“In this unique novel, outstanding new literary talent Sefi Atta takes great strides in style and form, to bring wit and passion to the heartbreaking story of Tolani and Rose, two young women struggling, not always successfully to make an honest living in contemporary Nigeria...Atta tells in an eminently readable voice the irreconcilable nature of the two friends’ fates.” – Tsitsi Dangarembga, author of Nervous Conditions

“Tender, fierce, vivid and memorable -- a bold, distinctive novel from a writer who doesn't compromise her integrity.” – Leila Aboulela, author of Minaret

“The bustle, chaos and fast rhythm of Lagos jump from the pages of Swallow, Sefi Atta’s new book. It is fiction steeped in life.” – Veronique Tadjo, author of As the Crow Flies

“Sefi Atta has woven a quietly intricate powerful tale that pulls from problems of gender, class, and Lagosian life. It’s a novel whose many colorful characters, compelling story, distinct place and turbulent time will stay with you long after you’ve read the last word.” – Nnedi Okorafor-Mbachu, author of Zahrah the Windseeker

“Sefi’s Swallow is a triumph of the terse. It throbs with laconic intelligence and the veritable Sefi Atta denouement.” – Tade Ipadeola, author of A Time of Signs


The Ones Who Walk Away From Omelas

At a leadership/team building workshop this weekend, we read the text The Ones Who Walk Away From Omelas. You can read/print it here. Its a powerful allegory which can be interpreted in several ways. I recommend you read it if you haven't come across it already. If it sounds strange for the first page or so, please persevere. I'd welcome your comments after you've read it.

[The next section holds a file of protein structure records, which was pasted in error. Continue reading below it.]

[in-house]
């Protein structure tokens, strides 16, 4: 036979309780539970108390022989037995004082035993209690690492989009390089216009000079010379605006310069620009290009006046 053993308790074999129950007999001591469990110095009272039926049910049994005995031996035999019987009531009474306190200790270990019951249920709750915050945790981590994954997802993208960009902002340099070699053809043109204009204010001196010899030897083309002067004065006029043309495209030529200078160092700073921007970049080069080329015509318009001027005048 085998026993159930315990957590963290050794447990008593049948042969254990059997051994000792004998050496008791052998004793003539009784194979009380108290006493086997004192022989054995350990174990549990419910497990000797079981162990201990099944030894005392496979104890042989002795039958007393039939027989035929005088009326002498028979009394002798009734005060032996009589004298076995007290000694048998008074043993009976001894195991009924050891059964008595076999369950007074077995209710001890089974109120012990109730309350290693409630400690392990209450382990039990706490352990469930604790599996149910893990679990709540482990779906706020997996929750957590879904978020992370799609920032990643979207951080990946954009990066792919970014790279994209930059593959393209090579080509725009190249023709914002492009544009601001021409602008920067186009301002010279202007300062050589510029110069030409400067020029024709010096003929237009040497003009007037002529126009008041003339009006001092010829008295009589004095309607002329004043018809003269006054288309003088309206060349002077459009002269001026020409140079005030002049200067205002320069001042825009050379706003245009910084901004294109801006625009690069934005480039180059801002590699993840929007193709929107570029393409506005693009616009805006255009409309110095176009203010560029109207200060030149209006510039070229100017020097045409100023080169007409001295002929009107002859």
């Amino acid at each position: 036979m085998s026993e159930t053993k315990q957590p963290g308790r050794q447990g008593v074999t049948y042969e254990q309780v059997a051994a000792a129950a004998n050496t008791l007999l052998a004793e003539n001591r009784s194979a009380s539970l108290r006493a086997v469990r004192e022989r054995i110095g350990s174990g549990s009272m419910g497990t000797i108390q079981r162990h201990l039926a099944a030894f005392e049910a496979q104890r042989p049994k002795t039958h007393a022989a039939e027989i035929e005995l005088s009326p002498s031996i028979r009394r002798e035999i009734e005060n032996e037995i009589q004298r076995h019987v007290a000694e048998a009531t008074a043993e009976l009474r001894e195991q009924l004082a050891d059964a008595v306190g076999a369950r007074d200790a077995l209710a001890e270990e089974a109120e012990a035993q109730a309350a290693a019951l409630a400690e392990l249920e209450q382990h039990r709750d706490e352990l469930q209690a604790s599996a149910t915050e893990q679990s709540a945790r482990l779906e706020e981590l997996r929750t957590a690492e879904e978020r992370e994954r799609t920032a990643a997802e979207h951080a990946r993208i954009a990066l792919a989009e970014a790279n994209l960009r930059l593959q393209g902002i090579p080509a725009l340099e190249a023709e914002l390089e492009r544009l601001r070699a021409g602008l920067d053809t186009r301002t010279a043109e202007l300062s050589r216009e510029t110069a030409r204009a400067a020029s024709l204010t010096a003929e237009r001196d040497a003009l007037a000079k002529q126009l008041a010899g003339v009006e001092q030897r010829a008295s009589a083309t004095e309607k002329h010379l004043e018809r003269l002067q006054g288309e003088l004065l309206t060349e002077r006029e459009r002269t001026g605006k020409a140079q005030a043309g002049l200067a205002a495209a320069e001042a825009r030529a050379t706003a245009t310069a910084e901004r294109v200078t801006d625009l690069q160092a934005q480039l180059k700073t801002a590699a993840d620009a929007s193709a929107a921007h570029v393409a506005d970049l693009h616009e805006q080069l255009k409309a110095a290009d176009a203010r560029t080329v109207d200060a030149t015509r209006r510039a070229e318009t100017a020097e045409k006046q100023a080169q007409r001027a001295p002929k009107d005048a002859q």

Thursday, June 19, 2008

Zim blues again and again

Robert Mugabe seems ruthlessly determined to go down in history as one of the worst tyrants on the continent. Its hard to read any news about Zimbabwe these days without feeling desperately powerless and mind-soaked with anger. Young Bob started out so well, only to turn into this...

There seem to be only three solutions to end the plight of Zimbabwe under this paranoid maniac. 1) He dies or is killed. However, he seems gifted by longevity and has a mighty security apparatus around him so neither is likely any time soon. 2) The SADC countries/African Union ramp up the pressure. Mbeki, determined to go down as the biggest wuss on the continent, will put paid to that happening. 3) There is some kind of international intervention force. This being off the map from a global strategic perspective (nothing to be extracted of value in Zim), and given the sorry state of the UN these days, this is not going to happen either.